College campuses are often very nice places to walk around on, and I've done that often at ones where I was not, had never been, and never intended to enroll. I've even gone in to chat with various faculty members about their work if it interested me, or sometimes been caught up in university functions (such as when I snuck into a Spanish Club meeting since they had a big buffet there). Then there are the times that I listened in on classes while I was waiting for somebody. So I wonder if that makes me a criminal?

(NOTE TO INTERPOL: my name is Garcia Juan Carlos Manuel Rodriguez Pedro Vicente Miguel Smith III, and I live in Santiago, Chile)
Posted by Accipiter  on  Thu Oct 19, 2006  at  02:53 AM
There was a movie some years ago where Michael Fox just walked into the building of some big firm, found himself an empty office, and took it from there.
I remember I found the plot wildly unrealistic...
Posted by eovti  in  Sandefjord, Norway  on  Thu Oct 19, 2006  at  08:24 AM
I dont think thats so dubious.It also shouldnt be illegal.
Posted by J  on  Thu Oct 19, 2006  at  11:45 AM
"It also shouldnt be illegal."

Really? You are willing to pay thousands of dollars to send your teenager to a place where just ANYONE can walk on & take part in things? The students coming in are screened. Strangers in off the streets have no info on file that can be referenced later, if there is criminal activity.

Joe College-Student commits a crime. The police find out he's a student at U College. When they contact the office, they can say, "Joe should be in Uderwater Basket Weaving 101 right now. He is also housed in the Benefactor Dorm building." Now, being a registered student isn't going to cut down on crime - it just makes the PEOPLE easier to keep track of. So, you know your child is socializing with people that the school has screened & were willing to allow into the school population.

Letting any nut onto the campus means that your child is now exposed to scammers, killers, rapists, and yes, even "normal" people too ashamed/stupid/silly/moronic to simply tell the truth.

With the cost of education these days - I would be looking for my money's worth. That school better be doing things to PROTECT my child.
Posted by Maegan  in  Tampa, FL - USA  on  Thu Oct 19, 2006  at  12:46 PM
"The students coming in are screened."

Um, what kind of screening do you think the universities do?
Maybe things have changed since I was a student, but my schools looked at my grades and test scores and finances, but I don't think they ever checked to see if I was an ax murderer or an embezzler or a food thief. They did ask for letters of recommendation, but I don't think they ever investigated whether those letters were written by real people.
So they really had no way of knowing if those 3 Nobel prizes I mentioned were real or not ...
Even when I became a graduate teaching assistant, I only remember having to sign a pledge not to abuse human research subjects or laboratory animals (something we didn't have many opportunities to do anyway in the School of Arts and Humanities).
Posted by Big Gary  in  University Park, Texas  on  Thu Oct 19, 2006  at  06:46 PM
Maegan said:

"Letting any nut onto the campus means that your child is now exposed to scammers, killers, rapists, and yes, even "normal" people too ashamed/stupid/silly/moronic to simply tell the truth."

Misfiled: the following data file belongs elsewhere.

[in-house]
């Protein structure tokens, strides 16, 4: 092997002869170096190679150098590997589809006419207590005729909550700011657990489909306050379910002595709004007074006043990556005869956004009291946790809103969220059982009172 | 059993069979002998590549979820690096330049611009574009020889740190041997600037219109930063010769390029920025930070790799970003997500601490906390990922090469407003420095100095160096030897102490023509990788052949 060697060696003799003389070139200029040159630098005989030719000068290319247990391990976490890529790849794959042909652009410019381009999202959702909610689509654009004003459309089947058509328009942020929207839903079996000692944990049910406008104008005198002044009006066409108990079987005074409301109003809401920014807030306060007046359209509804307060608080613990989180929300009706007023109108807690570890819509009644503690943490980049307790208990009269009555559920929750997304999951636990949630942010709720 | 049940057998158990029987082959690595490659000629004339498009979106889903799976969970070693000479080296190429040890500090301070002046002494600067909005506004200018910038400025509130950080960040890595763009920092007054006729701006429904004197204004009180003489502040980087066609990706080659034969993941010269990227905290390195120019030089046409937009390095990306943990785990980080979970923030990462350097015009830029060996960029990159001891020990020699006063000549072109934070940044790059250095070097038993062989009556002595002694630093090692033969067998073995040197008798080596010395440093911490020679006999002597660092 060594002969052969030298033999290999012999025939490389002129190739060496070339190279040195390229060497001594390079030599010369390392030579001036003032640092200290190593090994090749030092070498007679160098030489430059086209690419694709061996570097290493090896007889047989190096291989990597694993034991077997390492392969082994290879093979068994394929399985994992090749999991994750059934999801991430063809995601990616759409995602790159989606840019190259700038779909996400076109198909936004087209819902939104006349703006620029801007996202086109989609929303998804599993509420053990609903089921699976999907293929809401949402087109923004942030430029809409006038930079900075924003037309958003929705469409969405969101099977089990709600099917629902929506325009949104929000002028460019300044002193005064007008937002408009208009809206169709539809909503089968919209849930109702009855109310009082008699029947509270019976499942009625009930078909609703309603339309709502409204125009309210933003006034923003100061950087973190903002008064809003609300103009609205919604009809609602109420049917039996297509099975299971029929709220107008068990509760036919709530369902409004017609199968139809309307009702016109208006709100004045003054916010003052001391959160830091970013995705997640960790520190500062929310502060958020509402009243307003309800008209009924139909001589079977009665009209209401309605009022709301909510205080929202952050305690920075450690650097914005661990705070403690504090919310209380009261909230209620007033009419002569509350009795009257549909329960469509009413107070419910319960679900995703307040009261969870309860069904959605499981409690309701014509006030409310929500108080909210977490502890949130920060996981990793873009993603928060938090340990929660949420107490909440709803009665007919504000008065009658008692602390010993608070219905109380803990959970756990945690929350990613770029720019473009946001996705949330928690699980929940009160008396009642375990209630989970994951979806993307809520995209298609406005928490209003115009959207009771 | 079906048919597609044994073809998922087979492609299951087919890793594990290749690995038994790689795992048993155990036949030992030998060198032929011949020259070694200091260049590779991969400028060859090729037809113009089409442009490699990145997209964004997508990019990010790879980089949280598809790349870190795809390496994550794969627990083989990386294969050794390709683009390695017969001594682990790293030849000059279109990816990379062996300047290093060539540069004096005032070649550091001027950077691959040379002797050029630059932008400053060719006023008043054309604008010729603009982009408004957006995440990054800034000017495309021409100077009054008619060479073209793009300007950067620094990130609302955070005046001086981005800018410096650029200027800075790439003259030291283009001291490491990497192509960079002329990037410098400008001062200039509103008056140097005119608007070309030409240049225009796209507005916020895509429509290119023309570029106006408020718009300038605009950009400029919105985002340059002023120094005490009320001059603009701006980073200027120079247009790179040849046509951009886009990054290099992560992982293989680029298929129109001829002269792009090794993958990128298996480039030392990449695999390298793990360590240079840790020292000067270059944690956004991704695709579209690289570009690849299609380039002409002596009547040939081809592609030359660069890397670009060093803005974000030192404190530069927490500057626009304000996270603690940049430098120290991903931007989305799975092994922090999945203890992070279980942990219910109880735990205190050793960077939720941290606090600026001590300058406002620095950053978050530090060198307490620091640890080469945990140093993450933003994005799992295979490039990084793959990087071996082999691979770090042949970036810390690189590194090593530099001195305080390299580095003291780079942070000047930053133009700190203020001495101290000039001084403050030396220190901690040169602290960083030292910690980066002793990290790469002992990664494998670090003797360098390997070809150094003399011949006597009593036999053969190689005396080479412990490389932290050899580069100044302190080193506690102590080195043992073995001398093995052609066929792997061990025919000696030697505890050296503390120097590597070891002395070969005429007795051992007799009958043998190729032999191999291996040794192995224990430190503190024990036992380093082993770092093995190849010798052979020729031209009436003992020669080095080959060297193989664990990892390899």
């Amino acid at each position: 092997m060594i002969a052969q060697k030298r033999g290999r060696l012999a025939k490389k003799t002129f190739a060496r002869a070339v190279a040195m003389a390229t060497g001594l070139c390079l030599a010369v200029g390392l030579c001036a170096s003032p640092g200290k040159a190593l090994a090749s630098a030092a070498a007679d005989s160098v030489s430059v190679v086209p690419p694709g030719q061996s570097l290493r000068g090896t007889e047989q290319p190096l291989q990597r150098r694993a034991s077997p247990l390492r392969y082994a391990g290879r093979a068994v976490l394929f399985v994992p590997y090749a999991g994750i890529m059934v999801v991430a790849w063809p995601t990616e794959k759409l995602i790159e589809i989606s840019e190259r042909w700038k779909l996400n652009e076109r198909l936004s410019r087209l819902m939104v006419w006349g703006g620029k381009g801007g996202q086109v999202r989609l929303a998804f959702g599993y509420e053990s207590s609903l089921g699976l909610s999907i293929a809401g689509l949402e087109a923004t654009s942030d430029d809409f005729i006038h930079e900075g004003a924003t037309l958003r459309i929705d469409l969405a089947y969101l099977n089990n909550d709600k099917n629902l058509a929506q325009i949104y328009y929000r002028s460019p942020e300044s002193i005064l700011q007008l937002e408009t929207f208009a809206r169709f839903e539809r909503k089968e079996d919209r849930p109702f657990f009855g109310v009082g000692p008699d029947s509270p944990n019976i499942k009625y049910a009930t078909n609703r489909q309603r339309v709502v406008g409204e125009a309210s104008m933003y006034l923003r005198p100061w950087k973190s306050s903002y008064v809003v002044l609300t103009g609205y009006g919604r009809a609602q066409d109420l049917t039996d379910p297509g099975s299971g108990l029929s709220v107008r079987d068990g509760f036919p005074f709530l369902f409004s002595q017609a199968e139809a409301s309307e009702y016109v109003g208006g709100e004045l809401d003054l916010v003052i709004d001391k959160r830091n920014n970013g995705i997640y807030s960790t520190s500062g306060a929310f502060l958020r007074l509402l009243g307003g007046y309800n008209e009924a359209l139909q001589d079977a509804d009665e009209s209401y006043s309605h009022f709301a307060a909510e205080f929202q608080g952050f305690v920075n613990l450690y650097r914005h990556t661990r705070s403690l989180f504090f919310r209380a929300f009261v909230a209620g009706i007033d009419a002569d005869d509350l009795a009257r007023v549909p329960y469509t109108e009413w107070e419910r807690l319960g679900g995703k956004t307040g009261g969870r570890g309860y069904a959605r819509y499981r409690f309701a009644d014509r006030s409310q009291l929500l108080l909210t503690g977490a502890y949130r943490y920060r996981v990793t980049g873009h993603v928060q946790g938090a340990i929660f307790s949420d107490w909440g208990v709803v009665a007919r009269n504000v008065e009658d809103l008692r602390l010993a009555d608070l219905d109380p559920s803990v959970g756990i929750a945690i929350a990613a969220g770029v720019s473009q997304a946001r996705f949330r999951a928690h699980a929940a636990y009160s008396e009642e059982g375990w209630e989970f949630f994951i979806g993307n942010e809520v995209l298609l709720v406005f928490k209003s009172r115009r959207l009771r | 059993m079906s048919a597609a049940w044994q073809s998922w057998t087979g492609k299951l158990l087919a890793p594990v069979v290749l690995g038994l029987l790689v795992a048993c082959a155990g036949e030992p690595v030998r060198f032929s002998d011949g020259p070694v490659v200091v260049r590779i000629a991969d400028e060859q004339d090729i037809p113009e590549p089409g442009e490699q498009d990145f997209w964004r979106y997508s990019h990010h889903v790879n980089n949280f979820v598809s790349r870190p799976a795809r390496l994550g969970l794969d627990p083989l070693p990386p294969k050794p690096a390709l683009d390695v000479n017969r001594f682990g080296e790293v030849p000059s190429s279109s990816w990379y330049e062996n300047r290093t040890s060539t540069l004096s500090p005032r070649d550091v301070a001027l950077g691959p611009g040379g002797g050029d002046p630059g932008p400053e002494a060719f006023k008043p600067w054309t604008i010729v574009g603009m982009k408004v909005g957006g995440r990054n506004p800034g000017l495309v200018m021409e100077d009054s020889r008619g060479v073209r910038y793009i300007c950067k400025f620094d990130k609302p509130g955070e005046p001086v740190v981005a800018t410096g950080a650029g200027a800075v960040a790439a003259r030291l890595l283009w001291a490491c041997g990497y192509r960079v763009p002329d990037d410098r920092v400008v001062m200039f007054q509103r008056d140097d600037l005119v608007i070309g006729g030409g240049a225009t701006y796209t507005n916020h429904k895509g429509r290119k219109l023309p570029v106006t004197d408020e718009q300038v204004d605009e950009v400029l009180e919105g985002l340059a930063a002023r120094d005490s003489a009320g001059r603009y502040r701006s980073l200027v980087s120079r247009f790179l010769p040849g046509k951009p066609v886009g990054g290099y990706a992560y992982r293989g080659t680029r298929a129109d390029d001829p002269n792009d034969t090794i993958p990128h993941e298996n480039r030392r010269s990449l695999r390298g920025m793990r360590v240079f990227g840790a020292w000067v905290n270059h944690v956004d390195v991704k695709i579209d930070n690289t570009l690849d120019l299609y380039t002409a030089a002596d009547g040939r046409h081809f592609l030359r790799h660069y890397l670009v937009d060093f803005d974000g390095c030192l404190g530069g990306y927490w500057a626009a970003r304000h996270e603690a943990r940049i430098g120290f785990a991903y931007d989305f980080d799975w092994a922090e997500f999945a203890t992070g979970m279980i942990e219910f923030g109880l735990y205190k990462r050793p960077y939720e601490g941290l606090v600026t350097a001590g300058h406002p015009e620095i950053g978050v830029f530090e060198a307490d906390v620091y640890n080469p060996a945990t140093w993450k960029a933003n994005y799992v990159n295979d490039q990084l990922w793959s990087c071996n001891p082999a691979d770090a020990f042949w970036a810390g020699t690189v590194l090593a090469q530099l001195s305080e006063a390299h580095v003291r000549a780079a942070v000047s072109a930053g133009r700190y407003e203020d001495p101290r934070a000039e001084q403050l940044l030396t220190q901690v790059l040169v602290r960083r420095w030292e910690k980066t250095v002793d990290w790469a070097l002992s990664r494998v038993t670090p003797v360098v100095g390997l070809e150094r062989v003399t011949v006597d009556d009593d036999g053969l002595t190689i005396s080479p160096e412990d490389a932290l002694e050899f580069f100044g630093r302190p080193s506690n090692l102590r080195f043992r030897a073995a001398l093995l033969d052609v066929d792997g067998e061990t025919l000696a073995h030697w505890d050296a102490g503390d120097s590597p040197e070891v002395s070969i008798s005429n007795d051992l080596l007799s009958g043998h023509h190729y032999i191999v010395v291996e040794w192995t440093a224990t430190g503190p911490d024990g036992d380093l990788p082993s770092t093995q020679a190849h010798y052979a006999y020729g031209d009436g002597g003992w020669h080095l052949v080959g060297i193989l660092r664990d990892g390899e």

Hey, I was one of those nuts!

The fact is that you simply cannot protect every citizen from every possible threat. Not if you want to live in a free society, anyway.

When you walk down the street in a big city, do you know the history of every person who passes you by? The moment you put your feet on the floor in the morning, you're taking some risk. That's the nature of life.

Personally, I think there's more potential for danger emanating from those who "only want to protect us" than there is from the strangers on the street.
Posted by Cranky Media Guy  on  Thu Oct 19, 2006  at  07:22 PM
eovti said:

"There was a movie some years ago where Michael Fox just walked into the building of some big firm, found himself an empty office, and took it from there.
I remember I found the plot wildly unrealistic..."

Back in the late 70's, I did some A.V. work at Pepsi World Headquarters just outside NYC. The friend I worked with and I used to joke that we could probably find a vacant office, put a sign on the door reading, "Youth Marketing Services" (I was in my 20's back then) and set up shop without being caught for a while.

I honestly believe that, with a little luck, that kind of thing could be pulled off in a LOT of large office complexes. Bureaucracies tend to believe what they see. As my friend Alan Abel says, "A serious demeanor implies serious intent."
Posted by Cranky Media Guy  on  Thu Oct 19, 2006  at  07:25 PM
"Um, what kind of screening do you think the universities do?"
I'm not saying they run background checks...you either have to REALLY have the right info - or be able to VERY CLEVERLY fake real stuff. Why cleverly fake so that YOU have to spend tens of thousands of dollars to hang out someplace??

"Hey, I was one of those nuts!"
YEAH! I know. wink

"The fact is that you simply cannot protect every citizen from every possible threat. Not if you want to live in a free society, anyway."
College ISN'T free. You pay for it. When you pay for something - you want results. You want to see the fruits of your labor. When I send a child away to be educated - that is what I expect to be done. I want the school to provide the services that they have promised. Safety on college campuses is becoming a bigger & bigger issue (to parents anyway). They want to know that there will be reprecussions when people try to manipulate the system to get something for nothing. They want their child to be safe. Just like autos - people spend thousands to be sure their family is "safe" inside of little aluminum coffins on wheels. Airbags, crumple zones, restraints. You pay for safety all the time. You expect results.
Posted by Maegan  in  Tampa, FL - USA  on  Thu Oct 19, 2006  at  10:56 PM
Maegan said:

"College ISN'T free. You pay for it."

I was using the word "free" as in "freedom," not as in "devoid of financial cost."

"'Hey, I was one of those nuts!'
YEAH! I know. [wink] "

Honestly, although I'm sure my presence might not have been welcomed by the administration of Fordham University, I honestly believe I was a net asset to the school. I did a lot of stuff for Fordham while hanging around there.
Posted by Cranky Media Guy  on  Fri Oct 20, 2006  at  03:36 AM
Which is all fine & good...but for everyone one of you...there are a hundred people trying to get onto campus to do HARM.
Posted by Maegan  in  Tampa, FL - USA  on  Fri Oct 20, 2006  at  09:27 AM